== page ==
By PATTI MENGERS, Times Herald News
Officials in the Archdiocese of Philadelphia say it is another step in the healing process for Roman Catholics who were abused by priests when they were children. Advocates for survivors of abuse say it is just adds insult to injury.
Touted by the archdiocese as "the Mass for healing for victims of clergy sex abuse," the service will be conducted by Philadelphia Archbishop Charles Chaput at the Cathedral Basilica of SS Peter and Paul in Philadelphia Saturday evening.
"All are welcome to attend as we continue to pray for the survivors of clergy sexual abuse, for the healing of the Church and for all who have been affected by clergy sexual abuse," said the press release issued by the archdiocese 10 days before the Mass.
That would translate to dozens of victims of more than 60 priests since the 1940s in the five-county area that comprises the Archdiocese of Philadelphia, according to two Philadelphia Grand Jury reports issued in 2005 and 2011. "Holding the Mass is just one way in which the archdiocese reaches out to victims in an effort to assist them on the path to healing," said Kenneth A. Gavin, Director of Communications for the Archdiocese of Philadelphia.
The last place most people who have been abused by priests want to be is in a Roman Catholic Church maintains Tammy Lerner, Vice President of the Foundation to Abolish Child Sex Abuse, an advocacy organization started in 2006 by foundation president John Salveson of Radnor, himself a survivor of clerical sex abuse.
"It just shows a complete lack of understanding of the trauma (the Catholic Church) has caused individual victims," noted Lerner.
Gavin said the archdiocese's Office for Child and Youth Protection "had received requests from multiple victims for a Mass of this type to be celebrated by the archbishop."
"As the office oversees the Victim Assistance Program in addition to ongoing efforts aimed at preventing child abuse through education and training, it was logical for it to spearhead this effort. Through it, outreach was made to all the victims with whom it has had contact and who expressed a willingness to receive ongoing information," said Gavin.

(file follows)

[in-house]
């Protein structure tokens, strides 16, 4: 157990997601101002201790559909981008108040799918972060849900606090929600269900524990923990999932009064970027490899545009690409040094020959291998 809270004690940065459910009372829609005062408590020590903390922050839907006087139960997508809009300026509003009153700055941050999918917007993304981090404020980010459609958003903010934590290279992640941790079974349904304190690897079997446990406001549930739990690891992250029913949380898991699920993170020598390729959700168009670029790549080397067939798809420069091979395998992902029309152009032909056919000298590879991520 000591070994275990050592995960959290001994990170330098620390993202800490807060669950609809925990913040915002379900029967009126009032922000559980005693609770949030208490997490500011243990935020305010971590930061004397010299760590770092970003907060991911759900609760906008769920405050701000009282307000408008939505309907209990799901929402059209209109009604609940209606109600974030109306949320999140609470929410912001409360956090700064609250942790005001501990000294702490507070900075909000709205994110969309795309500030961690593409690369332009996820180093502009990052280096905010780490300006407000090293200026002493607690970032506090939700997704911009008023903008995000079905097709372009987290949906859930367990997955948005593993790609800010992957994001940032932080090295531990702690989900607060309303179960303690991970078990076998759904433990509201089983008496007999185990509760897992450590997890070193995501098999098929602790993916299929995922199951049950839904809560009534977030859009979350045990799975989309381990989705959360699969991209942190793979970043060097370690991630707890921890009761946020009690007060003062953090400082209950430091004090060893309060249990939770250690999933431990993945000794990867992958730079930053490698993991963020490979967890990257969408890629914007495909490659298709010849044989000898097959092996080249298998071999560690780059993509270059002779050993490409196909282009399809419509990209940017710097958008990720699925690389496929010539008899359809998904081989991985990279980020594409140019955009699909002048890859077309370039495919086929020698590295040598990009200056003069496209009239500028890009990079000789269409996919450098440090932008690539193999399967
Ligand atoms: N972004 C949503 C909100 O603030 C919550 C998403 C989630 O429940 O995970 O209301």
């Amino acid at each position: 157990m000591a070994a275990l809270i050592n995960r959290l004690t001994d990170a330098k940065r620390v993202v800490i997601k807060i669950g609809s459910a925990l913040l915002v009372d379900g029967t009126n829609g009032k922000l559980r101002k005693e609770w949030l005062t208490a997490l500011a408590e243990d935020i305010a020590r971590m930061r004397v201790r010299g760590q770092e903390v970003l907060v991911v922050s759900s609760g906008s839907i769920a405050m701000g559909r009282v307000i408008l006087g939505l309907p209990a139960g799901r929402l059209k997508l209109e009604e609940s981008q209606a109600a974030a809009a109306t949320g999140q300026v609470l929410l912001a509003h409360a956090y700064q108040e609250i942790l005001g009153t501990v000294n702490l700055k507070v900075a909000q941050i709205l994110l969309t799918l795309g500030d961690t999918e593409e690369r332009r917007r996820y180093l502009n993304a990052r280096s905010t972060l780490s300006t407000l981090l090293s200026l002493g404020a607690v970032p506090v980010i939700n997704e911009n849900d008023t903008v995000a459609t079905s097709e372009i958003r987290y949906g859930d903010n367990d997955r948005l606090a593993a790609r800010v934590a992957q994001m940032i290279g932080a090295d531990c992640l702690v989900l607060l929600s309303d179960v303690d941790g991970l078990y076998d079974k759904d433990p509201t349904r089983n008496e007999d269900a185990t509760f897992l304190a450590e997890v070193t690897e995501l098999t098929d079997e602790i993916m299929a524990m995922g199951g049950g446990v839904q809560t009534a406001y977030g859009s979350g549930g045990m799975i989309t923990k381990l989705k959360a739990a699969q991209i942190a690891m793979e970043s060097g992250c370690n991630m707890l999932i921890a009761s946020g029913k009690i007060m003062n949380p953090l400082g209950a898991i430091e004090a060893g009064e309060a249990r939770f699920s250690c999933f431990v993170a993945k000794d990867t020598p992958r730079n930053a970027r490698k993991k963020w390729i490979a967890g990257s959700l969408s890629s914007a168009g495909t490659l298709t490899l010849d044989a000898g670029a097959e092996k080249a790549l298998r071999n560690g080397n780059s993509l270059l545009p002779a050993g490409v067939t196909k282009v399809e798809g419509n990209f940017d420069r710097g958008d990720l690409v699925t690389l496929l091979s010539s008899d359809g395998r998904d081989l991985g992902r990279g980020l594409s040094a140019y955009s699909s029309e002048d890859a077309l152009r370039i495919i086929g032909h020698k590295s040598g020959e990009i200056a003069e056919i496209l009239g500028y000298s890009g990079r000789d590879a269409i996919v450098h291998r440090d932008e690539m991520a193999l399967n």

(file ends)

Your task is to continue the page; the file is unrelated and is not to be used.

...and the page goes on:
Last week Lerner said she had heard from several clerical sex abuse victims who had received letters from the archdiocese about the March 22 Mass and they "are refusing to go and are outraged."
"It just seems to me it is more about public relations for the Church than healing for victims. If it were about healing for victims, they would not ask victims to enter a church setting where the abuse occurred," said Lerner who added that some of those victims were also recently informed that their psychological therapy would no longer be covered by the archdiocese.
Gavin said last week to accommodate victims who might not wish to physically attend the Mass, it was going to be live-streamed on the archdiocesan website with care "to not have cameras focus on any individuals in the congregation."
"We cannot imagine the enduring pain which victims and their loved ones suffer. We take our role in assisting them on their path to healing seriously. Praying with and for victims is only part of the process but it is an important one," said Gavin.
Lerner has lobbied state legislators to remove the civil statute of limitations so that victims of child sex abuse can file lawsuits against abusers who have escaped prosecution because of the previous criminal statute of limitations that was expanded to age 50 in 2006. She maintains it is the only way they can expose their predators who are still at large. Representatives for the Roman Catholic Church lobbied against expansion of the criminal statute and are now doing so against the civil one, she noted.
"If it were more about helping victims, they would publicly identify abusers they know about, but they are not that transparent," said Lerner.
None of the priests accused of abuse in the first grand jury investigation were prosecuted because their superiors had failed to turn them over to civil authorities before the old Pennsylvania statute of limitations for child sexual abuse had expired. In 2002, after the molestation conviction of a Boston priest triggered accusations of clerical sexual abuse nationwide, the U.S. Conference of Catholic Bishops ordered that church hierarchy turn all reported abuse cases over to civil authorities.
Three priests and a male lay teacher named in the second grand jury investigation were able to be prosecuted because of the expanded criminal statute. Former parochial school teacher Bernard Shero, the Rev. James Engelhardt and Edward Avery, a defrocked priest and former Haverford resident, are now serving jail sentences for abuse of the same altar boy at a northeast Philadelphia parish between 1998 and 2000. The Rev. James J. Brennan, who taught at Cardinal O'Hara High School in Marple from 1991 to 1996, is awaiting a June 16 re-trial for allegedly attempting to rape a 14-year-old boy in his apartment in 1996.
As a result of the second grand jury investigation, archdiocesan officials suspended more than 20 priests alleged to have behaved inappropriately with minors, turned their cases over to law enforcement officials, then had them reviewed by an archdiocesan panel of law enforcement and child abuse experts. Some have been restored to public ministry by Chaput while others have been permanently removed because of credible allegations of abuse. They may be defrocked by the Vatican. On March 12 a mistrial was declared in the case of one suspended priest, the Rev. Andrew McCormick, who is accused of abusing a 10-year-old altar boy in 1997 at a parish in the Bridesburg section of Philadelphia.Read more...